Monday, September 26, 2005

Skip diving

Ah, the glory of Shetlandic skip-diving! Who knows what you'll find? Alas, the shelves I thought were painted wood turned out to be chipboard, but still, I found room to dump two outgrown, rusted-solid bikes, and the redundant Swedish Mulltoa electric biological composting toilet. Of which more another time.
But what was Minnie doing there? I swear I didn't set this up. There she was, pleading for rescue.
I left her there, of course. Posted by Picasa

Monday, September 19, 2005

Loch Lomond by bicycle

Arrival: A well-deserved break, having reached Loch Lomond on a Sunday jaunt from Glasgow aboard a slightly-too-small bike. This is taken from the balcony at the Loch Lomond Shores centre, which is a pretty stupid name for a naggingly disappointing development. A Jenners store on the West of Scotland? Hmm...the steamer Maid of the Loch, still not fully restored, is visible right of centre.
It took me about three hours cycling the 20-odd miles from Glasgow city centre, cycle path most (but not all) of the way. Some dodgy bits, notably Vale of Leven and Dumbarton. On the whole, though, it was a delight. More pictures of the route below... Posted by Picasa

Bowling: One of the great wellsprings of romance

Ah, wondrous Bowling. So many fantastic memories from the days when it was a shabby, rundown repository for mouldering old boats, many of them sheltering long-term residents. It's slightly, but not entirely, gentrified these days. I used to be the only person, it seemed, who came here. Now? Well, now it's packed with picnickers. Still smells funny, though.Posted by Picasa

Erskine Bridge: shadowed

Locked: Under the Erskine Bridge, on the Forth and Clyde Canal towpath. I half thought of cycling over the bridge (there is a cycle and pedestrian path) and then coming back to Glasgow via the Renfrew Ferry, but my ability to cope with heights is much diminished since I last did that run, some 21 years ago. So I went to Loch Lomond instead.Posted by Picasa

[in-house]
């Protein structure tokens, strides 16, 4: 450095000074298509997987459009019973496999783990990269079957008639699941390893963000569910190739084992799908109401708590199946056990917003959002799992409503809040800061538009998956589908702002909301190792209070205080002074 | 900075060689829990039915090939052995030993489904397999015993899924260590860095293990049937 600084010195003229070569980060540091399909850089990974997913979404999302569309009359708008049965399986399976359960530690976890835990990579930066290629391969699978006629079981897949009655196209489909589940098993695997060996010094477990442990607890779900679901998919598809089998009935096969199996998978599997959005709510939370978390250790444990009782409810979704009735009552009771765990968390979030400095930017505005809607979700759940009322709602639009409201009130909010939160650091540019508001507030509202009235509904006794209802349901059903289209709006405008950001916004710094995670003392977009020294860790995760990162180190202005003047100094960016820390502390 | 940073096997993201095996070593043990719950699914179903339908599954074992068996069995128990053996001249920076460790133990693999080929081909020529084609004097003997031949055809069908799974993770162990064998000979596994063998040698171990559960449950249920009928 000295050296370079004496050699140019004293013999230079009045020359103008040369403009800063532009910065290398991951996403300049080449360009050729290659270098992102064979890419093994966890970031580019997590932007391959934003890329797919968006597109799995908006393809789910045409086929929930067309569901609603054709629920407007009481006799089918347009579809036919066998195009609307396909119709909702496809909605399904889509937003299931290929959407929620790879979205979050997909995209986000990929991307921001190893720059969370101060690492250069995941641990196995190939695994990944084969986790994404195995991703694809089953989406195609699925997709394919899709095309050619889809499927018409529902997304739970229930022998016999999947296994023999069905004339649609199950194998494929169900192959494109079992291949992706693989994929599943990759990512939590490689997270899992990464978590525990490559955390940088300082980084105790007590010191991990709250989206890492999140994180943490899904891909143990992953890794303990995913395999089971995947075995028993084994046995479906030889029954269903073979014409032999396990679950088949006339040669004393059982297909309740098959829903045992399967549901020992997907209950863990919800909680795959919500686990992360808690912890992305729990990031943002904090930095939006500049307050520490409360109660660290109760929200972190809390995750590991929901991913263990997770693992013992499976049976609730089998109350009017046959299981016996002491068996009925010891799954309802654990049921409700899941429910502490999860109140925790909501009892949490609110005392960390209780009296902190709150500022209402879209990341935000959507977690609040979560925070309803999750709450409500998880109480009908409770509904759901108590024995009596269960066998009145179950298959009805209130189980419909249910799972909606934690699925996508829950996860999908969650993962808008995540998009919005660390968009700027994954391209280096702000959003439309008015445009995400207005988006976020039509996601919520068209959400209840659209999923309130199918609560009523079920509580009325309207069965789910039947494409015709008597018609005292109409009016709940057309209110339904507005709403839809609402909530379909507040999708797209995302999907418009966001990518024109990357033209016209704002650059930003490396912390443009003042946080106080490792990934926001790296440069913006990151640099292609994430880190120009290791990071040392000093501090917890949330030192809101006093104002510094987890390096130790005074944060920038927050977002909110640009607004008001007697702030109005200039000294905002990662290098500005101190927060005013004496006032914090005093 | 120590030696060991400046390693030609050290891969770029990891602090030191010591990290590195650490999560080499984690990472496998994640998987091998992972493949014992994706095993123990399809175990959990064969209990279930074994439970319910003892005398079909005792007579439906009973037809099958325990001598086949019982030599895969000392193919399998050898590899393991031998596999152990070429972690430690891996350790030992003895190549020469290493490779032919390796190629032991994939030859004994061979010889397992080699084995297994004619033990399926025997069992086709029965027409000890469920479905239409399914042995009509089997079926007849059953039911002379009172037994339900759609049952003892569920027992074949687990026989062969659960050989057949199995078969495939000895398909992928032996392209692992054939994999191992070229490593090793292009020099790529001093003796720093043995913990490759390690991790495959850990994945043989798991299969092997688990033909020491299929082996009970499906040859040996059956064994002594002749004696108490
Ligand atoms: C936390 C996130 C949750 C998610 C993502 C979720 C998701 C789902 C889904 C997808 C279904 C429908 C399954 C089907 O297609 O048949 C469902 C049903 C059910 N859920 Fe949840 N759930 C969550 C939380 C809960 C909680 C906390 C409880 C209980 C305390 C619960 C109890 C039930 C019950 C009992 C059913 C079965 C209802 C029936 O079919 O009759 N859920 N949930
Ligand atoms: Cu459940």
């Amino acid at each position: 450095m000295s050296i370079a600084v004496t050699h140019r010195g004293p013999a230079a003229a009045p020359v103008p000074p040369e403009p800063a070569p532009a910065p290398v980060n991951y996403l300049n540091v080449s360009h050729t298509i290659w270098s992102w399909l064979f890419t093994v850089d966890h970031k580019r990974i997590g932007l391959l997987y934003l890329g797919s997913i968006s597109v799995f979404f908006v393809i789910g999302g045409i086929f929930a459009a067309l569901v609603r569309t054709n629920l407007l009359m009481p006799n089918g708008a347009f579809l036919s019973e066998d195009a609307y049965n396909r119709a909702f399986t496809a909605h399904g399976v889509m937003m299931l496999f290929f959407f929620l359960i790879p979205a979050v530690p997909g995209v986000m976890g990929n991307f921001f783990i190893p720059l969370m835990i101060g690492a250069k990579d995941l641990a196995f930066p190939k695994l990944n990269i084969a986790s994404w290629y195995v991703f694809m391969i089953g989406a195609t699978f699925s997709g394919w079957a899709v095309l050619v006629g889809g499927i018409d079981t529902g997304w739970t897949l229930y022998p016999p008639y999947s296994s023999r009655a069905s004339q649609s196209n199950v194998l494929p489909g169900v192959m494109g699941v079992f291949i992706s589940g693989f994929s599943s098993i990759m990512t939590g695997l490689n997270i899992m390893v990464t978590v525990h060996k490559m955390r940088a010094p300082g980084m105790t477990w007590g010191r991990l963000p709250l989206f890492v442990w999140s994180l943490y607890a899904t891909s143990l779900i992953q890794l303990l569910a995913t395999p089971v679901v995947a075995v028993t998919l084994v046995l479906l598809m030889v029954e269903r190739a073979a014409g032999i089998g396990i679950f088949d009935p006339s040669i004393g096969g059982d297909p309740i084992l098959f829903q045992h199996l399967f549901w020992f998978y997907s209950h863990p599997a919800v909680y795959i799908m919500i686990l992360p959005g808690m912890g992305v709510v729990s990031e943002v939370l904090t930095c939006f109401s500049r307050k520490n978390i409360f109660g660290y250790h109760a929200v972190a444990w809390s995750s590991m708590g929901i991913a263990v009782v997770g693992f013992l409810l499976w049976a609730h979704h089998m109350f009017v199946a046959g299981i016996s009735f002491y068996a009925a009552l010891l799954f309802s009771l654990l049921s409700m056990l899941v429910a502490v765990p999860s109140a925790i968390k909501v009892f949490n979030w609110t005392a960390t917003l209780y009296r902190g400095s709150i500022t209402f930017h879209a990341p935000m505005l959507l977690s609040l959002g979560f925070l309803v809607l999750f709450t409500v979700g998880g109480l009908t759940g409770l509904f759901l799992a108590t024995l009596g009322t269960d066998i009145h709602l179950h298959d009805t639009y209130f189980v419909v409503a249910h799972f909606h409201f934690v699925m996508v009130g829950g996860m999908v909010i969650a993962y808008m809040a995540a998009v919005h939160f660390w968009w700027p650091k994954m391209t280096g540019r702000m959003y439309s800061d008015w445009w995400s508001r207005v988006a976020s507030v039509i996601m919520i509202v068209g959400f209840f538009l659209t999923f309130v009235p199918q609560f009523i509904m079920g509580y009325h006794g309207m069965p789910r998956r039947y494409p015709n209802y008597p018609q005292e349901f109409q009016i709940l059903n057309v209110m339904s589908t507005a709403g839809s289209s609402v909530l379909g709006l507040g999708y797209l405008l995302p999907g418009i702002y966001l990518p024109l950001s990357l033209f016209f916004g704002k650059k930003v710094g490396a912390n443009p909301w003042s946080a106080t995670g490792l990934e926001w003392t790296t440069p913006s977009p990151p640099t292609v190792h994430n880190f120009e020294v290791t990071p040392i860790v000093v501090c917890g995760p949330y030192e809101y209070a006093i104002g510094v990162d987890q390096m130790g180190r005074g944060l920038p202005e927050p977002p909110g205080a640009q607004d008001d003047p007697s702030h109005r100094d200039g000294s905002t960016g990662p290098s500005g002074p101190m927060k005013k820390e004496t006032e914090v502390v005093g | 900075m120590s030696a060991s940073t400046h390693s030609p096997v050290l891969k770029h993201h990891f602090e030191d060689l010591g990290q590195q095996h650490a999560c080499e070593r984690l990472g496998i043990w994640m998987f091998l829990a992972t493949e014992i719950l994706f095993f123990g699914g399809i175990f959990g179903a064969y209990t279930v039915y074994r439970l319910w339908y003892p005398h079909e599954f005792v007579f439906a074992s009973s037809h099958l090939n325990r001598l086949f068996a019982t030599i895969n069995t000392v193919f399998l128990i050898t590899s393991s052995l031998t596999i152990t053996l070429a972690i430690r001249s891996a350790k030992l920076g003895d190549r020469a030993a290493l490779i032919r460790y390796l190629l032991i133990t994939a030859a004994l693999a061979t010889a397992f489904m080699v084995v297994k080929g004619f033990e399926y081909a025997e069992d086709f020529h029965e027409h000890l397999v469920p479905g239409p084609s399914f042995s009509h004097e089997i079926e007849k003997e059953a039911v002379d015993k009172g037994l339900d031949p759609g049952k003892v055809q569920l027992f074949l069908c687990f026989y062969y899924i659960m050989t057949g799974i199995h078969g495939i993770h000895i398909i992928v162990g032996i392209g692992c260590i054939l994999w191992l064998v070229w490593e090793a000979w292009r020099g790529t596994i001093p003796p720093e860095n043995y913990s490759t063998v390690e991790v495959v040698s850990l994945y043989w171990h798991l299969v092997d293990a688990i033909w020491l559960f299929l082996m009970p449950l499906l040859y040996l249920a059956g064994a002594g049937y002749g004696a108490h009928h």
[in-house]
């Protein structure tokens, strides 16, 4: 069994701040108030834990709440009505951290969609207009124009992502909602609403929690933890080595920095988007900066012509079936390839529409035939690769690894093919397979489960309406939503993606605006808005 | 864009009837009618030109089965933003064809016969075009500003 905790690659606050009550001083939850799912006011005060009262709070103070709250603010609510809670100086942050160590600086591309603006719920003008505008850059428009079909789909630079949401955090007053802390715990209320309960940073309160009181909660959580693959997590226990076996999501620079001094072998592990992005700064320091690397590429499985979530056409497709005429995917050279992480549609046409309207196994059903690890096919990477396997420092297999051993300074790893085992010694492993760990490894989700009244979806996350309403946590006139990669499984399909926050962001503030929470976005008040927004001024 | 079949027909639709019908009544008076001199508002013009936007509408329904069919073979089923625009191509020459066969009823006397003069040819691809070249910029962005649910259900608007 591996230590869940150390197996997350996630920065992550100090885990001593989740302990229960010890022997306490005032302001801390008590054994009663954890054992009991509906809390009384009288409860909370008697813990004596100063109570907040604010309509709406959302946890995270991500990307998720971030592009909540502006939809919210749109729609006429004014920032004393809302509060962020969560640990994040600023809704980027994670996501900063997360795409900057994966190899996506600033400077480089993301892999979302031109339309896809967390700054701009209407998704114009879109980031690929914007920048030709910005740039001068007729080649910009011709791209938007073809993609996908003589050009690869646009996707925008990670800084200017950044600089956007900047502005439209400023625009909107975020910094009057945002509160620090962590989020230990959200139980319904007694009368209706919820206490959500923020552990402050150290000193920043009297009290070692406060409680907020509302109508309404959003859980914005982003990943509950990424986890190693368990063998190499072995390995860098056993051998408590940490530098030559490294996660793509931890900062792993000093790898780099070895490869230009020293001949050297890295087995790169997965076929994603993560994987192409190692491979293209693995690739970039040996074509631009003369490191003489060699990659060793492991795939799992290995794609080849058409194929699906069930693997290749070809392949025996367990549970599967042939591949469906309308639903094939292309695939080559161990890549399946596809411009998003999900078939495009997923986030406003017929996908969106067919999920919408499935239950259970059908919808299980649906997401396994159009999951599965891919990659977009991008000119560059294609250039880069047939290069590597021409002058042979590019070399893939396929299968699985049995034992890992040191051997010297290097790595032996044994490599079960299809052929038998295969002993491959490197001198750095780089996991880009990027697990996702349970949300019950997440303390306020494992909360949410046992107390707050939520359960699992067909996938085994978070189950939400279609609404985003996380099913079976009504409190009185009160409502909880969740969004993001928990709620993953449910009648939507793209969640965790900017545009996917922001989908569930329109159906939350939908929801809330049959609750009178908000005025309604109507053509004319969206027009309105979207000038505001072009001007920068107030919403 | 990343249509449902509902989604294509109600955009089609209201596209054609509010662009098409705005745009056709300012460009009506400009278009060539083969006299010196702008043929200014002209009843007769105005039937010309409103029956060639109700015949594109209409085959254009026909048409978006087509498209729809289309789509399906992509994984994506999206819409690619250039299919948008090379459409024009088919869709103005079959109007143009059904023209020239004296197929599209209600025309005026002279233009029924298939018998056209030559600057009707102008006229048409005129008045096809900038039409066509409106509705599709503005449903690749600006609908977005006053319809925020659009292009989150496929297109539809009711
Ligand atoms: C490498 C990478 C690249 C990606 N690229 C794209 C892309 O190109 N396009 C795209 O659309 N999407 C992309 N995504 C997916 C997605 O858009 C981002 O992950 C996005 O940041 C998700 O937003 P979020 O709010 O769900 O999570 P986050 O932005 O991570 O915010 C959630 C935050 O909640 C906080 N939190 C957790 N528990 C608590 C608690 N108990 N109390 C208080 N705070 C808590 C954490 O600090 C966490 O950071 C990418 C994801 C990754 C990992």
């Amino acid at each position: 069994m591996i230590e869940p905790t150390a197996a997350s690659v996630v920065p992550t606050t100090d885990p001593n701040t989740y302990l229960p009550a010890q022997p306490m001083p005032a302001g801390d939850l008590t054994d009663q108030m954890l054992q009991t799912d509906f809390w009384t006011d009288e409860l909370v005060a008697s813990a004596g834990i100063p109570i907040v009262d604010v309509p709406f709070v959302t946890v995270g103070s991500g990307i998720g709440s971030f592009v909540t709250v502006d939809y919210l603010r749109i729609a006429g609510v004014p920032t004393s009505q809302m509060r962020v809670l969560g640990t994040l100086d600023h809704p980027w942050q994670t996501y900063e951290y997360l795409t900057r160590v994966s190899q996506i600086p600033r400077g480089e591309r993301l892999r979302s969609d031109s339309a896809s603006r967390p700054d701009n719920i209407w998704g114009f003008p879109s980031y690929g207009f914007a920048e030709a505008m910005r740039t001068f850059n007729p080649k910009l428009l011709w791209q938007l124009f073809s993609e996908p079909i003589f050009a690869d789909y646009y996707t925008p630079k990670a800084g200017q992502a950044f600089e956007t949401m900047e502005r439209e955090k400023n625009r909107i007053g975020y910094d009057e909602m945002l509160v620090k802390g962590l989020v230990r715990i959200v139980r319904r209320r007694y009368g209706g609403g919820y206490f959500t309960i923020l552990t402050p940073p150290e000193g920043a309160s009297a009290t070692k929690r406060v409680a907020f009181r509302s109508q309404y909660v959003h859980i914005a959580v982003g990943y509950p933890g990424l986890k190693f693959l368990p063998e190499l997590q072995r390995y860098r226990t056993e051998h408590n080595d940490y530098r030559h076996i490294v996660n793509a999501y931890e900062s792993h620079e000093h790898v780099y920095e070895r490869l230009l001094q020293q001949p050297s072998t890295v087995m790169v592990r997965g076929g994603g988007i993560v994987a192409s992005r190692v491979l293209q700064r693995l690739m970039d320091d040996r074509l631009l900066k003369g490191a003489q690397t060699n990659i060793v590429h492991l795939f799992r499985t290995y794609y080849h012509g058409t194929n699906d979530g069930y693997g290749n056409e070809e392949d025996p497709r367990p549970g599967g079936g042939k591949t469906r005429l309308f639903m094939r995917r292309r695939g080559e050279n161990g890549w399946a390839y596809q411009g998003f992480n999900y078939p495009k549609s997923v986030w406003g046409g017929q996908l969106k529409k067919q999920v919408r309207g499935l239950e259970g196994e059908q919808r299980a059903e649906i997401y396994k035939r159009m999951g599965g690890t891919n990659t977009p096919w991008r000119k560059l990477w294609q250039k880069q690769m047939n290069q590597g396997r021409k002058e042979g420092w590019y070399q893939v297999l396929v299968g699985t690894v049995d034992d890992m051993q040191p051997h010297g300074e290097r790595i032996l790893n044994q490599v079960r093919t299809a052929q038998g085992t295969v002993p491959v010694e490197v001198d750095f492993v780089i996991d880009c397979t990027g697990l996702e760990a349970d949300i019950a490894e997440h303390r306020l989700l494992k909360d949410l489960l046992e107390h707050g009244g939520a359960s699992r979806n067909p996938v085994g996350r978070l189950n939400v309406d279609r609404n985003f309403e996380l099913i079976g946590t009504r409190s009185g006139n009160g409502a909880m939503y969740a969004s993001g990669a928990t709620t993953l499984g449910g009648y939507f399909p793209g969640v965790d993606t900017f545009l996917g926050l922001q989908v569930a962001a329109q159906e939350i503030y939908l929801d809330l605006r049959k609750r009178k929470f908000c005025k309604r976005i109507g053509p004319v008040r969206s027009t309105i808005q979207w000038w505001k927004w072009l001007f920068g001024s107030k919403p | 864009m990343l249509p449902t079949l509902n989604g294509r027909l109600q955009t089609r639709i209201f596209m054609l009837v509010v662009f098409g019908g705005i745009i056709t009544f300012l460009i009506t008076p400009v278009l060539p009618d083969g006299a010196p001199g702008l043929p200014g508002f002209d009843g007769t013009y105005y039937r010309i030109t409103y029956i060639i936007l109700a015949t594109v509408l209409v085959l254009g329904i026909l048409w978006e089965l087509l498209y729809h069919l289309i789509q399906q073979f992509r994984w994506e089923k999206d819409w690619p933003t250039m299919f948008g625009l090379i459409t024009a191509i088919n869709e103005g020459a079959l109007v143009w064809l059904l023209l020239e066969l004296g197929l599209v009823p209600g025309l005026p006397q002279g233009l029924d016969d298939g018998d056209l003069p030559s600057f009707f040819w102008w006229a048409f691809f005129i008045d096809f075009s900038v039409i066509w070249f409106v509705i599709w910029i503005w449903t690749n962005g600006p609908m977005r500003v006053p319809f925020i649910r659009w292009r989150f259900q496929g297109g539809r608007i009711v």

Renfrew Ferry, Whiteinch side

Whiteinch side, Renfrew Ferry, Sunday morning. I'm sipping instant coffee and eating nuts. This is the last of the many Clyde ferries that used, in the great industrial past, to shuttle workers back and forth. One of my favourite places in Greater Glasgow. If I hadn't been hungover and on a health kick, I might have left things until later and had a drink in the bars on each side of the river. As it was, I decided to kick out for Loch Lomond.
The bike's a curiosity: Dutch, it still has an Amsterdam licence on it. Don't know if that means it's nicked, but it has strange Netherlandish aspects: a back-pedalling hub brake, seven-speed hub gears (fantastic) a stand and a dynamo. Weighs a ton, but for 40 quid, who's complaining? Great Schwalbe Marathon tyres. Takes towpaths in its stride.

Wednesday, September 07, 2005

Louisiana 1927

Randy Newman's song Louisiana 1927 has always sent shivers up and down my spine. There's something about that opening line: What has happened down here is the wind have changed...
Apparently a direct transcript of something said by one of the survivors of the great 1927 Mississippi flood - reckoned as "the greatest natural disaster in the history of the USA". Until now.
The 1927 flood did not bring the same level of catastrophe as the aftermath of Hurricane Katrina, but the parallels are very interesting. Refugee camps, mainly black. A lack of investment in flood prevention. There are the stories of governmental ineptitude and alleged corruption. And racism: It is possible to trace the development of the New Deal, the desertion by blacks of the Republican Party, the rise of Huey 'Kingfisher Long and the downfall of a president to the 1927 flood.
All of this has remained little discussed in the media thus far, though there are signs that things are changing. This book is now in the American best seller charts, and Greg Palast has a powerful and brief summary of the potential effects on the Democrats. Although Todd Leopold of CNN has written movingly of the song and his own background. From the personal to the political, though: remember, history always repeats, as Steve Turner wrote. Has to. No-one listens. Get Newman's album Good Old Boys, by the way. It's a masterpiece.